I’m going to share with you something important I’ve learned in therapy (said the blogger, both of his remaining readers scrambling for the exits). In order to have healthy relationships, we need to have healthy boundaries. And when constructing boundaries, we must be aware that they can be either too porous or too rigid.
First, the problem with too porous:
“When you have a poor psychological boundary, you are in a constant state of emotional vulnerability…you lack the means to keep negativity at bay…the only way you can make yourself comfortable is by stopping the upsetting stimulus. In order for you to feel right again…your only options are the two losing strategies of control or withdrawal.” (Terrence Real, The New Rules of Marriage)
Then, the problem with too rigid:
“When you’re behind a wall, you take in nothing. You are not engaged with the speaker; in fact, no matter what you may look from the outside, you’re not actually listening at all. You are shut up in a closed fortress that no one can breach.” (Terrence Real, The New Rules of Marriage)
“A healthy psychological boundary is supple…By providing protection, your psychological boundary allows you to stay engaged with what’s being said, without the need to stop or run from it…When you are boundaryless you are connected but not protected. When you are behind a wall you are protected but not connected.” (Terrence Real, The New Rules of Marriage)
Our therapist also taught us that we need to recognize the nature of our own psychological boundary. Are we walled off, or are we boundaryless? Becoming self-aware can help us know what corrections we need to make in our relationships.
The notion of a healthy boundary is essential to making space for ourselves as uncorrelated Mormons. We are in a relationship with the Church and, it will be no surprise for you to hear, the Church is boundaryless. The ways the Church imposes itself on our lives are legion, and they are explicitly enshrined in the temple covenant to give our all to the building up of Zion on the earth.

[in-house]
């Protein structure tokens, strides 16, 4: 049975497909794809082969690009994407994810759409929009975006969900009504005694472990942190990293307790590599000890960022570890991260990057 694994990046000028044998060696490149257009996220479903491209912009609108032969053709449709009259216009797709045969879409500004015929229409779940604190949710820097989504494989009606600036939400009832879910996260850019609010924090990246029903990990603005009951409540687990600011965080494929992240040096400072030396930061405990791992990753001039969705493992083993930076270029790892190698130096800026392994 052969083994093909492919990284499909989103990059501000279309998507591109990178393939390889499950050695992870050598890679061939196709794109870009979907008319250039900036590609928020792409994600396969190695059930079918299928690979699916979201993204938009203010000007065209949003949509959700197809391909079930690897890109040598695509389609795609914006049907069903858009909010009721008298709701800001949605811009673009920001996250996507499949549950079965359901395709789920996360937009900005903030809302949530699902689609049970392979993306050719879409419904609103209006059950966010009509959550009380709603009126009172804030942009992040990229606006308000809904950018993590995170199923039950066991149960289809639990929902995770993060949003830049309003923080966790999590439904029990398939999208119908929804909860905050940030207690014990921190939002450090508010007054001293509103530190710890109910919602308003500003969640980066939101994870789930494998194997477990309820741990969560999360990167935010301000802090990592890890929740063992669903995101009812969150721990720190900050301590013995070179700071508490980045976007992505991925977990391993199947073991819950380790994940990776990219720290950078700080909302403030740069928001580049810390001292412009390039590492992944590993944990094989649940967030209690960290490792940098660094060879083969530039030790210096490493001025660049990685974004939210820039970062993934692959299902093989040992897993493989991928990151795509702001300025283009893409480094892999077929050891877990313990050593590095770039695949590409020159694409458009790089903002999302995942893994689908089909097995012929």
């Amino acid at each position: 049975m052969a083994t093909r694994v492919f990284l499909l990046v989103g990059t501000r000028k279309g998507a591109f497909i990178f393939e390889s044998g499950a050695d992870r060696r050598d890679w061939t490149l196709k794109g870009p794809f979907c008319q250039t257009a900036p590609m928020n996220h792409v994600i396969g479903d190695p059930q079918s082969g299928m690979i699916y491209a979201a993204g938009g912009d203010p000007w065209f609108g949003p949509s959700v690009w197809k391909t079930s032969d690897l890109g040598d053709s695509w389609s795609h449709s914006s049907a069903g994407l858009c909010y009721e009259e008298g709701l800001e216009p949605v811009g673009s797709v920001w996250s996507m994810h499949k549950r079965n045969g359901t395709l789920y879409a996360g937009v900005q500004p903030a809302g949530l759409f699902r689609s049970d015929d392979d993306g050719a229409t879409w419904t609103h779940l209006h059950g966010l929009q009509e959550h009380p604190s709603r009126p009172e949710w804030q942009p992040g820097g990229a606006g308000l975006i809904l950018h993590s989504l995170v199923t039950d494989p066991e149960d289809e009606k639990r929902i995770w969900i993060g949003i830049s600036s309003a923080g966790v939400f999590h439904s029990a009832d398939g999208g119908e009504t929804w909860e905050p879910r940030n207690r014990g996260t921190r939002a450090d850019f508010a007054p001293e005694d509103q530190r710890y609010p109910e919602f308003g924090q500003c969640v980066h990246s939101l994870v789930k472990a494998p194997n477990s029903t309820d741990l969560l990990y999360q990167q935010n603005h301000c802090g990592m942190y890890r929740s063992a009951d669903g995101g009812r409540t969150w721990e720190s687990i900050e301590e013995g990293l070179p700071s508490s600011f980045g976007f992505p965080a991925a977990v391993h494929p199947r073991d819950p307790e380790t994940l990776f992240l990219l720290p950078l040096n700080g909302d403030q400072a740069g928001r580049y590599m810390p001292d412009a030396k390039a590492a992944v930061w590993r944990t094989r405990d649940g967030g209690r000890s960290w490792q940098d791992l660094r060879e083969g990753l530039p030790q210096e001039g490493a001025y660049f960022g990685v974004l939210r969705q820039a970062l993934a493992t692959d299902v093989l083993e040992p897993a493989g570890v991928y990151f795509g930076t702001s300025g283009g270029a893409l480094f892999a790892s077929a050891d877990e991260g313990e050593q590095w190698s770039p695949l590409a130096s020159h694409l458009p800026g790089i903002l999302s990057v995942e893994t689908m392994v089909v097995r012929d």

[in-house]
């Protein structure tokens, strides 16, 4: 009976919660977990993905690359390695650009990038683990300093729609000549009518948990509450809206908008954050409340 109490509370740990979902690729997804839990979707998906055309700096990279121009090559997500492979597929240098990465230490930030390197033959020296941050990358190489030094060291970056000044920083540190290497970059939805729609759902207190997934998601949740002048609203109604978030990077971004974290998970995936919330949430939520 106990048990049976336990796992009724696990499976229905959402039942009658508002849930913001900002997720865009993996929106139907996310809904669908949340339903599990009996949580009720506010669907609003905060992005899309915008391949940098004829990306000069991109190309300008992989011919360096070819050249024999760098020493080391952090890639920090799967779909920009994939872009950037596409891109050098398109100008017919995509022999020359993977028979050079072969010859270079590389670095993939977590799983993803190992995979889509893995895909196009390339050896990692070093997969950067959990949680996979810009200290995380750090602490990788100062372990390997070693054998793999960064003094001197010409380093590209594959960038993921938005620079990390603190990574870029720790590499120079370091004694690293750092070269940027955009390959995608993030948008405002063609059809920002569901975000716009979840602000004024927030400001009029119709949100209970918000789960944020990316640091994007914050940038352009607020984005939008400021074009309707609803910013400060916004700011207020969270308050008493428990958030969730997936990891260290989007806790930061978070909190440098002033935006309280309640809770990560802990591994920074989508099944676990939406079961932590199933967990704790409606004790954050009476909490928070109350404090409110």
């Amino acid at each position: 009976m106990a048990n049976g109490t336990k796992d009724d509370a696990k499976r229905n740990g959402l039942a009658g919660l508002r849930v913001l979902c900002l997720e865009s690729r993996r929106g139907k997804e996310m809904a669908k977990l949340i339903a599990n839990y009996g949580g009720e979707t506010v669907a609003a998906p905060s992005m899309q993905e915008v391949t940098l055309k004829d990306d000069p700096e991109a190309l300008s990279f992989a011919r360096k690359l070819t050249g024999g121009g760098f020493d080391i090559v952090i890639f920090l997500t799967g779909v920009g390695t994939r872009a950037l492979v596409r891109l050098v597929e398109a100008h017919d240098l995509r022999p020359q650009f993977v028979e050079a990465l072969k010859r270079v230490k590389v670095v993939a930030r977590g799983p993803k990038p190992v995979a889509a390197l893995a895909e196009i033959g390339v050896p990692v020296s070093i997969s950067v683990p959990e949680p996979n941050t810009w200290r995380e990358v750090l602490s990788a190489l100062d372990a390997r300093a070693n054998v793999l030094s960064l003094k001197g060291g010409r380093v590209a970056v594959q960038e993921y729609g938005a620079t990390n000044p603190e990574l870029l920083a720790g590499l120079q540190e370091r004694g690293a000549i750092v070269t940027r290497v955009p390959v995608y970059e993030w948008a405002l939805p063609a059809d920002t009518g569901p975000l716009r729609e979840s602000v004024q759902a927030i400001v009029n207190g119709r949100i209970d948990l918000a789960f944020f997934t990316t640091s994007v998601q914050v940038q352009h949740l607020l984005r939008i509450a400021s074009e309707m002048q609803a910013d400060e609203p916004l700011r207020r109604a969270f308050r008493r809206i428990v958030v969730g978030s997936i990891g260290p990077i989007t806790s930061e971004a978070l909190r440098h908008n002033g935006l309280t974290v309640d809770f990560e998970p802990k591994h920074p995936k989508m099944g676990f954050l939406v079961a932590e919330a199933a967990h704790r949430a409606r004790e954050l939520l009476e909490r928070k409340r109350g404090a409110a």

This is not inherently bad. Many of us have chosen to engage in this way and find such engagement rewarding. Soul transformation requires deep engagement, whether within a church context or not, so I can see the potential benefit of a boundaryless church. It might facilitate, in the language of Bonnhoeffer, the experience of costly grace.
The problem, though, is that our doctrine, or at least our culture, discourages us from having psychological boundaries. Never say no to a calling, always be the one who signs up for things, never miss that next meeting, always take that last phone call, lengthen your stride and quicken your pace. As my former stake president taught, you can always find a way to fit additional church service into your life (which brings to mind the image of that damned camel, sticking its nose into the tent during a sandstorm).
To this I say: “No!” This is not the way to health or soul transformation. Instead, in my experience, the absence of a healthy psychological barrier either leads to our selfhood being absorbed by the Church—where we feel that our choices are not our own, our worth is validated by others rather than by ourselves, and we cease living as the autonomous subjects of our own lives—or it leads to complete retreat as the only means of protection, where we feel we must leave the church entirely to regain our sense of self.